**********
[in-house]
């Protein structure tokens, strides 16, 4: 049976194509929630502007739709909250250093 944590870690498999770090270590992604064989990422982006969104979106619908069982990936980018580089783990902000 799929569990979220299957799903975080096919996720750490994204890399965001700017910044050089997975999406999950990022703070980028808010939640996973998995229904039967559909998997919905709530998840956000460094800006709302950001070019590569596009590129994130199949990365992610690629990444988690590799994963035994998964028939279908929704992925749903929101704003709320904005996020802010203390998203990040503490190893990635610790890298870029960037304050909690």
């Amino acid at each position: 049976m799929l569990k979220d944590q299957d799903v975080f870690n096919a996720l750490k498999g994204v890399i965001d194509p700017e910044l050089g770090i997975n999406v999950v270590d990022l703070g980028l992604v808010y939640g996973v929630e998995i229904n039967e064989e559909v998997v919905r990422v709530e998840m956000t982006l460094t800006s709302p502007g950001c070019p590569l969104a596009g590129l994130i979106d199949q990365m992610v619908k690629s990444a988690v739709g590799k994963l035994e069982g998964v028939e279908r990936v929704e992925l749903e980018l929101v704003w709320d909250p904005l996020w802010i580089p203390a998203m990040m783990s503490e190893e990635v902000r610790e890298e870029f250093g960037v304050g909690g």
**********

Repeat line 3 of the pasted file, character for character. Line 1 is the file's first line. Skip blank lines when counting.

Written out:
């Amino acid at each position: 049976m799929l569990k979220d944590q299957d799903v975080f870690n096919a996720l750490k498999g994204v890399i965001d194509p700017e910044l050089g770090i997975n999406v999950v270590d990022l703070g980028l992604v808010y939640g996973v929630e998995i229904n039967e064989e559909v998997v919905r990422v709530e998840m956000t982006l460094t800006s709302p502007g950001c070019p590569l969104a596009g590129l994130i979106d199949q990365m992610v619908k690629s990444a988690v739709g590799k994963l035994e069982g998964v028939e279908r990936v929704e992925l749903e980018l929101v704003w709320d909250p904005l996020w802010i580089p203390a998203m990040m783990s503490e190893e990635v902000r610790e890298e870029f250093g960037v304050g909690g």